Monday, April 7, 2008

What vodka can't fix CANDY can

The first day of kindergarden the kids were a mess, crying clinging, etc, and every teacher wanted to be the one to win the kids over with candy, especially little Frankie.  He clung the longest and took three pieces of candy, and an extra hour to separate. Weeks later after the kids had adjusted with who know how much candy they were given while we weren't there, they caught a cold.  The teachers said we weren't dressing them warm enough, and that we were probably giving them too much candy.  I didn't even know about the community drinking cup policy at that time (don't worry the "Americans" kids now each have their own cups, but little Frankie often forgets about this).  Upon the kids return the teachers started with the candy again to win the reluctant kids over.  
When visiting or having guests, candy is the standard host gift, chocolate to be exact, and it is often opened before the meal even begins.  It is set out immediately after the meal is finished and replenished later when coffee is served.  If children are cranky or embarrassed, candy is the solution, local children usually don't have any limits or boundaries placed on their candy consumption.  Because of this young children have to have rotten baby teeth pulled out, or capped, and their permeant teeth are damaged before they come in.  
Tooth brushing is not standard practice, nor are dental visits except of course for the extraction or filling.  One of the kindergarden teacher has been suffering for over three weeks now with a rotten tooth, she is so fearful of the dentist that she would rather suffer a fever and the constant pain.  Long term affects of this are seen in grandparents with gold teeth or missing more teeth than they have.  As far as candy goes the consequence are not thought out too well.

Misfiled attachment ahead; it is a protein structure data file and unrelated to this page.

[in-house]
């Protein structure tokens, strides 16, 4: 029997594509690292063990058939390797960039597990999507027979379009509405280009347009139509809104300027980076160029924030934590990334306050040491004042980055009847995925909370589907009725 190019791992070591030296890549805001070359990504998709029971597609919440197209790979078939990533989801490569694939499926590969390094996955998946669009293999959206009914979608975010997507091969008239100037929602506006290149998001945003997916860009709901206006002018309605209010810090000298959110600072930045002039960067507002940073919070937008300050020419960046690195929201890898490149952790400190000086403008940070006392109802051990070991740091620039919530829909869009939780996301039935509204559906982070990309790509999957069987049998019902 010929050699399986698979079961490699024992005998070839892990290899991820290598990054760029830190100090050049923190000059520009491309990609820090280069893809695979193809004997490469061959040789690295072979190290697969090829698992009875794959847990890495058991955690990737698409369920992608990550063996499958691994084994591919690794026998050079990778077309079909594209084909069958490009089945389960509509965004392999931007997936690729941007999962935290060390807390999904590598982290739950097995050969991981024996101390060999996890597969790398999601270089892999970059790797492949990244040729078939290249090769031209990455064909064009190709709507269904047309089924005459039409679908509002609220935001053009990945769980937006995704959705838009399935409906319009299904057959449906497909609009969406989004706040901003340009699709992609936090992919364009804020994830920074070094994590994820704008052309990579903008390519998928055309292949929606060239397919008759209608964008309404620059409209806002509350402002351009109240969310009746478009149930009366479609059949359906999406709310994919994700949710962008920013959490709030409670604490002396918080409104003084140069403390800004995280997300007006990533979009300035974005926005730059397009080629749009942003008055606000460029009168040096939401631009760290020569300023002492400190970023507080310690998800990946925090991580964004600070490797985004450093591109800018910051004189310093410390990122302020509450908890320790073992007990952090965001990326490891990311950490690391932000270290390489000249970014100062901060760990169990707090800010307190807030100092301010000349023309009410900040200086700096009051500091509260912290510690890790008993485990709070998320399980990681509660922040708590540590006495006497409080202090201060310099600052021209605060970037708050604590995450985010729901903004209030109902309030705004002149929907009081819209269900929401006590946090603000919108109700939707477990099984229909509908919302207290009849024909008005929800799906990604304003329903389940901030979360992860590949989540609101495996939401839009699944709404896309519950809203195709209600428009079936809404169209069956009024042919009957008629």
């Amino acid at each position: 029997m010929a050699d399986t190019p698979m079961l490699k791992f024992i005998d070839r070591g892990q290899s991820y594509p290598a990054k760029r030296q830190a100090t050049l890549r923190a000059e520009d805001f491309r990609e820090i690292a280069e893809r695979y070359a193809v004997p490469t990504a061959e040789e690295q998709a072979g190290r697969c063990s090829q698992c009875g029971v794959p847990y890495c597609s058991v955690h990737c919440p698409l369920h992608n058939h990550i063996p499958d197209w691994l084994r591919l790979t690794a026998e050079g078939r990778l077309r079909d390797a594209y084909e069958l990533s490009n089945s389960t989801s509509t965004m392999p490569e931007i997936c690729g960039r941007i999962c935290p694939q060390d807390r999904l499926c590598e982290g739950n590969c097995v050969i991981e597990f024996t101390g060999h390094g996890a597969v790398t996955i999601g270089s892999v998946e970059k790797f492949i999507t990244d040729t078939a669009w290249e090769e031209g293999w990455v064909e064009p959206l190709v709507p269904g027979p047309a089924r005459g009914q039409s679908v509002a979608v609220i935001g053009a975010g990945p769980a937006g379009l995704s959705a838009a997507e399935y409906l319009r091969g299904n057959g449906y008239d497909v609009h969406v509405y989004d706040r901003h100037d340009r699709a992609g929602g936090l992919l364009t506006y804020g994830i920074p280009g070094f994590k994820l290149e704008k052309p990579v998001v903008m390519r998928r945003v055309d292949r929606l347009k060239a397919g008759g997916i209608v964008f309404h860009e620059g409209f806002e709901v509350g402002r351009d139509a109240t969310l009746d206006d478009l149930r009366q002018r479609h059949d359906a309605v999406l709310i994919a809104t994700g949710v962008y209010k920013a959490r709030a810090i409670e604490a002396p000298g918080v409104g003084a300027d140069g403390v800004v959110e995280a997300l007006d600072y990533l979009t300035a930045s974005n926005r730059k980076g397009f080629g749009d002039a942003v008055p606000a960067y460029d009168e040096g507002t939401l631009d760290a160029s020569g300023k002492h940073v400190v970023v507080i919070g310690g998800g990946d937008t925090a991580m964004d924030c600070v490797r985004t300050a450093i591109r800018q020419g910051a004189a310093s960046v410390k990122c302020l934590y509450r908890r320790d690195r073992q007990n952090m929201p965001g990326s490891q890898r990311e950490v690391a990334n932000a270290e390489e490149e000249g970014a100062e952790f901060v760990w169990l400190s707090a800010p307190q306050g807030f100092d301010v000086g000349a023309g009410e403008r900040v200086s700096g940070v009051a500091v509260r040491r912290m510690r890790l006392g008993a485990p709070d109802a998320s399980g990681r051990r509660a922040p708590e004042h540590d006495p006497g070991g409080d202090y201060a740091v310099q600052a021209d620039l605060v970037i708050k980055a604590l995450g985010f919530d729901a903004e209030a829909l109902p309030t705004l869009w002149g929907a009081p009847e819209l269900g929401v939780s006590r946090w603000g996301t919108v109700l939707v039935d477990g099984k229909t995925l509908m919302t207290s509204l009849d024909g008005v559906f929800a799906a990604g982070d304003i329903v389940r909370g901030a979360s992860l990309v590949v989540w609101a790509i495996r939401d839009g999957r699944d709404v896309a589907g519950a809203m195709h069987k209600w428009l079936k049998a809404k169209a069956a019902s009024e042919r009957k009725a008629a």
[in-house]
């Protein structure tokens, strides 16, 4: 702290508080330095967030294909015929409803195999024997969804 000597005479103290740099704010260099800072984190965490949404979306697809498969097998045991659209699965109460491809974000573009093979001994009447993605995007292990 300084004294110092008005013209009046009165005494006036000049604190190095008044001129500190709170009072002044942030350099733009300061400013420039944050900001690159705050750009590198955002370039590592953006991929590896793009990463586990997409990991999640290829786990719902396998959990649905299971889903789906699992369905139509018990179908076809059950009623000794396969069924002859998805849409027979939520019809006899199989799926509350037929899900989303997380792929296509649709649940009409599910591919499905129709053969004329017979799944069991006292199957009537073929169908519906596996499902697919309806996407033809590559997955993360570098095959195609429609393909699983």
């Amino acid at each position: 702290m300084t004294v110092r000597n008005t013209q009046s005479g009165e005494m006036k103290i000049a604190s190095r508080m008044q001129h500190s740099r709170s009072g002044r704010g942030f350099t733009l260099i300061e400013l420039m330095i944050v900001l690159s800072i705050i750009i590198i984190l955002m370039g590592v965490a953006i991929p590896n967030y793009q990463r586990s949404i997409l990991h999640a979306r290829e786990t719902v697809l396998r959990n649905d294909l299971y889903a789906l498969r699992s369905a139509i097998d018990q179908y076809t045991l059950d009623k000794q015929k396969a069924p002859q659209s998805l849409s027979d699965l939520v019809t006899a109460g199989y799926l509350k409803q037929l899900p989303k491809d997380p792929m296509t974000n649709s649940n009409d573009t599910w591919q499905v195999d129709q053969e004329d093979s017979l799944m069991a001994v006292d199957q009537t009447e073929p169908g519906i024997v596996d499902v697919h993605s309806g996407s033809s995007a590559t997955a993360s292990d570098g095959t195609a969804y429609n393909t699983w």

In the supermarkets there is usually twice as much space devoted to candy as there is to vodka.  There is a company called Grand Candy, that pretty much has a corner on the market, and everything from the wrappers, to the stores, is bright and festive.  Often candy is not enough it has to be Grand Candy, to be real candy.  It is hard for the kids because they want it so much, and it is offered to them so much, and everyone else is doing it, that they often fall into the societal trap.
We have until now kept our candy dish up high and hidden from the children, but now it is the center piece of our daily table.  Not that we might consume it but that the children would begin to learn self discipline around the tasty treat.  Judi and Peter, are beginning to understand this discipline, but little Frankie has yet to grasp the idea of boundaries in his candy consumption. He has actually developed into quite a fast consumer of the sweet stuff, in less than one minute that we were away from him at a friends house, he had six empty wrappers piled next to the bowl, one unwrapped in one hand and one unwrapped in the other hand.  
We have been through three series of colds all started by our own little Frankie, so as crazy as this candy situation is, please pray for us and little Frankie that we are able to protect both our teeth and our health!  

1 comment:

Janet said...

Hey Kazarian family -
You all sound like you are adapting great!! Sorry haven't blogged in awhile - have had an extra visitor with us for a couple of weeks. A baby - she is a month old. She has kept us all busy.
We even had some car trouble - and we were w/o our surburban for 1 1/2 weeks(UGH). We had a rental - but the only one available had only 5 seats. So we swapped w/ in-laws. We crammed all 6 of us in their crown victoria. And Joseph perked up and said "Mom, it could be worse. We could be stuck w/ a car like the Kazarians!" We all stopped complaining!

Love the updates - keep them coming!
love the shopping tips - Jonelle!

Hugs & Prayers & Blessings from the Kiessling family from Fresno, California